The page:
Labour classified by cervical dilatation & fetal membrane rupture demonstrates differential impact on RNA-seq data for human myometrium tissues

Pei F. Lai*, Kaiyu Lei, Xiaoyu Zhan, Gavin Sooranna, Jonathan K.H. Li, Ektoras X. Georgiou, Ananya Das, Natasha Singh, Qiye Li, Zachary Stanfield, Guojie Zhang, Rachel M. Tribe, Sam Mesiano, Mark R. Johnson

*Corresponding author for this work

Research output: Contribution to journalArticlepeer-review

1 Citation (Scopus)

Abstract

High throughput sequencing has previously identified differentially expressed genes (DEGs) and enriched signalling networks in human myometrium for term (37 weeks) gestation labour, when defined as a singular state of activity at comparison to the non-labouring state. However, transcriptome changes that occur during transition from early to established labour (defined as 3 and >3 cm cervical dilatation, respectively) and potentially altered by fetal membrane rupture (ROM), when adapting from onset to completion of childbirth, remained to be defined. In the present study, we assessed whether differences for these two clinically observable factors of labour are associated with different myometrial transcriptome profiles. Analysis of our tissue (‘bulk’) RNA-seq data (NCBI Gene Expression Omnibus: GSE80172) with classification of labour into four groups, each compared to the same non-labour group, identified more DEGs for early than established labour; ROM was the strongest up-regulator of DEGs. We propose that lower DEGs frequency for early labour and/or ROM negative myometrium was attributed to bulk RNA-seq limitations associated with tissue heterogeneity, as well as the possibility that processes other than gene transcription are of more importance at labour onset. Integrative analysis with future data from additional samples, which have at least equivalent refined clinical classification for labour status, and alternative omics approaches will help to explain what truly contributes to transcriptomic changes that are critical for labour onset. Lastly, we identified five DEGs common to all labour groupings; two of which (AREG and PER3) were validated by qPCR and not differentially expressed in placenta and choriodecidua.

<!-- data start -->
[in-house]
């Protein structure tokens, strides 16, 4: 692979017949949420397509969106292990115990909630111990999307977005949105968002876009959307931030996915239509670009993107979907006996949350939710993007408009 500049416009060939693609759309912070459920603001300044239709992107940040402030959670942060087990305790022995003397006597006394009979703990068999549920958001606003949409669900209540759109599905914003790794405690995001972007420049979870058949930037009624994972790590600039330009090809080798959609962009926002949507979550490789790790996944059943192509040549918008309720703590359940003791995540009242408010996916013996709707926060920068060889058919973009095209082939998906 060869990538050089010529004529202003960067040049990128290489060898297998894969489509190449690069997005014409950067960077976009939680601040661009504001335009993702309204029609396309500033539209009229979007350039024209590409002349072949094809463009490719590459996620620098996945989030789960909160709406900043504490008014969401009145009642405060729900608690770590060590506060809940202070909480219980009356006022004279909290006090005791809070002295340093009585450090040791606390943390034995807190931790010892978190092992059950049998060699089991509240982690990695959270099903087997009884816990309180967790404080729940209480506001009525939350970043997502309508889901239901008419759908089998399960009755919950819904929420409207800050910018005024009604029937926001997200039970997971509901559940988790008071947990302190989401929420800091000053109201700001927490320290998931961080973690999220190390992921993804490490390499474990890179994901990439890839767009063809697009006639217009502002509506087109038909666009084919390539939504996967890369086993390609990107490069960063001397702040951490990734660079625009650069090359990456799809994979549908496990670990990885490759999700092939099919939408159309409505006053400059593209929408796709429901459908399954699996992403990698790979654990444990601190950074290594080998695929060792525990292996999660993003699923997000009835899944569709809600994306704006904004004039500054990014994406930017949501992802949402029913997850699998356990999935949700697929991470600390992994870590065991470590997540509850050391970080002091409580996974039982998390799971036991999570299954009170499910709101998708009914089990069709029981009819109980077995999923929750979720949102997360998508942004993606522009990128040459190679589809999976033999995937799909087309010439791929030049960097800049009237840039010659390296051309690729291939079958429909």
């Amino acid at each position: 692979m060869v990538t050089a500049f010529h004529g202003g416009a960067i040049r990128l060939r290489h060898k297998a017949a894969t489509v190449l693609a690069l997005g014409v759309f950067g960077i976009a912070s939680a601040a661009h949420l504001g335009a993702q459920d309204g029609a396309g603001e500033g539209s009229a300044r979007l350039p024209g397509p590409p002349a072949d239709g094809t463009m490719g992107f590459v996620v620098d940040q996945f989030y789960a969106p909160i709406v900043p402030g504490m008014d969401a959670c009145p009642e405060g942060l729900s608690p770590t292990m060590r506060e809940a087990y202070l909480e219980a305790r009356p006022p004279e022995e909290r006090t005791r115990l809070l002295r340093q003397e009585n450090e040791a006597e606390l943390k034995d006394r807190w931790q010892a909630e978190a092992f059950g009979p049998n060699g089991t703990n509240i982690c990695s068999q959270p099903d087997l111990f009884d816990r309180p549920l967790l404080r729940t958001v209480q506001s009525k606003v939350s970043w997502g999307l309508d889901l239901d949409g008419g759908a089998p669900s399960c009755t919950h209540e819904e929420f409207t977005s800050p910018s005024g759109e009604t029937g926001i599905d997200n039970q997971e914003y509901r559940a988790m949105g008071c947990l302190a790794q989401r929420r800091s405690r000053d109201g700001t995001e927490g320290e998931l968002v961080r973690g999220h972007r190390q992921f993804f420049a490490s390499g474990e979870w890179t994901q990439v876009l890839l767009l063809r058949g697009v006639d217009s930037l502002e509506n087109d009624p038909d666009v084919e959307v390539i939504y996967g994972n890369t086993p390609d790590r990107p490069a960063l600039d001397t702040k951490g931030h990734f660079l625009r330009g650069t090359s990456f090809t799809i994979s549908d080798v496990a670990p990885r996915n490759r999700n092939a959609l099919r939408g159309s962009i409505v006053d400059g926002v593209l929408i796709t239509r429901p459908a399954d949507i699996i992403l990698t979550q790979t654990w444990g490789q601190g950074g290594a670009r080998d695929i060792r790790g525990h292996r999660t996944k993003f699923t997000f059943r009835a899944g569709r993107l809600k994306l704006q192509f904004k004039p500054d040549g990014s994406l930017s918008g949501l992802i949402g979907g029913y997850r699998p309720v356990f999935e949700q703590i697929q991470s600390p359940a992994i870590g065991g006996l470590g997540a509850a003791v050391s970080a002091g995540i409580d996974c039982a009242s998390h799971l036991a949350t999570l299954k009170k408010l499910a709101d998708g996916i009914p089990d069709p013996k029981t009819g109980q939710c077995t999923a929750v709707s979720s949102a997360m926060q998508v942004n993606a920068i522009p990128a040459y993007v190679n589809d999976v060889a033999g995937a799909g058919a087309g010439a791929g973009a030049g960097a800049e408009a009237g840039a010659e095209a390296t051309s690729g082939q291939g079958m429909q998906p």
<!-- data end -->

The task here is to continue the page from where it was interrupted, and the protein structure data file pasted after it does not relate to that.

Original languageEnglish
Article numbere0260119
Pages (from-to)e0260119
JournalPLoS ONE
Volume16
Issue number11
Early online date19 Nov 2021
DOIs
Publication statusPublished - Nov 2021

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